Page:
I went to an Ottoman palace on the Asian side of the Bosphorus, waiting to interview the former prime minister Ahmet Davu­toglu. He was pushed out of office two months ago by President Recep Tayyip Erdogan when he appeared to be too wedded to the clauses in the Turkish constitution which say that the prime minister is the head of government and the president is a ceremonial head of state. Erdogan was happy with that when he was prime minister. But now he’s president, he wants to change the constitution. If Erdogan can win the vote in parliament he will, in effect, be rubber-stamping the reality he has created since he became president. In the days since the attempted coup, no one has had any doubt about who is the power in the land.

 

City of melancholy

The view from the Ottoman palace was magnificent. Beneath a luscious, pine-shaded garden an oil tanker plied its way towards the Black Sea. Small ferries dodged across the sea lanes. It was not, I hasten to add, Davutoglu’s private residence. It had just been borrowed, for the backdrop. But it reminded a Turkish friend of something she had heard once from the AKP, Erdogan’s ruling party: that they would not rest until they were living in the apartments with balconies and gardens overlooking the Bosphorus that had always been the preserve of the secular elite they wanted to replace.

Pamuk also writes about hüzün, the melancholy that afflicts the citizens of Istanbul. It comes, he says, from the city’s history and its decline, the foghorns on the Bosphorus, from tumbledown walls that have been ruins since the fall of the Byzantine empire, unemployed men in tea houses, covered women waiting for buses that never come, pelting rain and dark evenings: the city’s whole fabric and all the lives within it. “My starting point,” Pamuk wrote, “was the emotion that a child might feel while looking through a steamy window.”

Istanbul is suffering a mighty bout of something like hüzün at the moment. In Pamuk’s work the citizens of Istanbul take a perverse pride in hüzün. No one in Istanbul, or elsewhere in Turkey, can draw comfort from what is happening now. Erdogan’s opponents wonder what kind of future they can have in his Turkey. I think I sensed it, too, in the triumphalist crowds of Erdogan supporters that have been gathering day after day since the coup was defeated.

 

Down with the generals

Erdogan’s opponents are not downcast because the coup failed; a big reason why it did was that it had no public support. Turks know way too much about the authoritarian ways of military rule to want it back. The melancholy is because Erdogan is using the coup to entrench himself even more deeply in power. The purge looks too far-reaching, too organised and too big to have been a quick reaction to the attempt on his power. Instead it seems to be a plan that was waiting to be used.

Turkey is a deeply unhappy country. It is hard to imagine now, but when the Arab uprisings happened in 2011 it seemed to be a model for the Middle East. It had elections and an economy that worked and grew. When I asked Davutoglu around that time whether there would be a new Ottoman sphere of influence for the 21st century, he smiled modestly, denied any such ambition and went on to explain that the 2011 uprisings were the true succession to the Ottoman empire. A century of European, and then American, domination was ending. It had been a false start in Middle Eastern history. Now it was back on track. The people of the region were deciding their futures, and perhaps Turkey would have a role, almost like a big brother.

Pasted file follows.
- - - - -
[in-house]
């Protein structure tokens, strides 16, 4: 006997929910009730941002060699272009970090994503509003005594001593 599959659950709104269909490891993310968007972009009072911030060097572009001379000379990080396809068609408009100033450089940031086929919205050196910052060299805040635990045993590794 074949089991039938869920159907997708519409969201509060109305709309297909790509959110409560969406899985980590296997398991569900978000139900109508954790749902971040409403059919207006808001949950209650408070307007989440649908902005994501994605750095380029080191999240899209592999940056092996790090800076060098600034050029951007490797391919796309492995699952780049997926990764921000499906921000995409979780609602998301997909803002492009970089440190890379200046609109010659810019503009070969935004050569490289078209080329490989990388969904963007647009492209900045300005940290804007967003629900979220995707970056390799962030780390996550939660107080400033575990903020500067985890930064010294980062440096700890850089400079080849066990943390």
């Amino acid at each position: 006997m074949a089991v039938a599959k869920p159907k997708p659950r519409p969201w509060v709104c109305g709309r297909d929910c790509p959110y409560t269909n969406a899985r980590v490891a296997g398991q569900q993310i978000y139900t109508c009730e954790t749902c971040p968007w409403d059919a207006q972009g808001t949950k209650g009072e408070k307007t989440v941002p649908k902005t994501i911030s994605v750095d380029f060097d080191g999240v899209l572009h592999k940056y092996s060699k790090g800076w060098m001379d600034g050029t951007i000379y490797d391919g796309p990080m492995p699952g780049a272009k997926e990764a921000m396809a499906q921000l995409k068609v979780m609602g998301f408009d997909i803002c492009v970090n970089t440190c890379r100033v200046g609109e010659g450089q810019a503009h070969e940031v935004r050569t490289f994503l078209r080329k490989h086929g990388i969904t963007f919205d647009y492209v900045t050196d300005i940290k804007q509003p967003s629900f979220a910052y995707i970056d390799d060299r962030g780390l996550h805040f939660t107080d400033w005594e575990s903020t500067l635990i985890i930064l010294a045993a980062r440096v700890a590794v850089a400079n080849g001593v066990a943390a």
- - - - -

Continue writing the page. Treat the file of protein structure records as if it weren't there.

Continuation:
Turkey’s position – straddling east and west, facing Europe and Asia – is the key to its history and its future. It could be, should be, a rock of stability in a desperately un­stable part of the world. But it isn’t, and that is a problem for all of us.

 

Contagion of war

The coup did not come out of a clear sky. Turkey was in deep crisis before the attempt was made. Part of the problem has come from Erdogan’s divisive policies. He has led the AKP to successive election victories since it first won in 2002. But the policies of his governments have not been inclusive. As long as his supporters are happy, the president seems unconcerned about the resentment and opposition he is generating on the other side of politics.

Perhaps that was inevitable. His mission, as a political Islamist, was to change the country, to end the power of secular elites, including the army, which had been dominant since Mustafa Kemal Atatürk created modern Turkey after the collapse of the Ottoman empire. And there is also the influence of chaos and war in the Middle East. Turkey has borders with Iraq and Syria, and is deeply involved in their wars. The borders do not stop the contagion of violence. Hundreds of people have died in the past year in bomb attacks in Turkish cities, some carried out by the jihadists of so-called Islamic State, and some sent by Kurdish separatists working under the PKK.

It is a horrible mix. Erdogan might be able to deal with it better if he had used the attempted coup to try to unite Turkey. All the parliamentary parties condemned it. But instead, he has turned the power of the state against his opponents. More rough times lie ahead.

Jeremy Bowen is the BBC’s Middle East editor. He tweets @bowenbbc

This article first appeared in the 28 July 2016 issue of the New Statesman, Summer Double Issue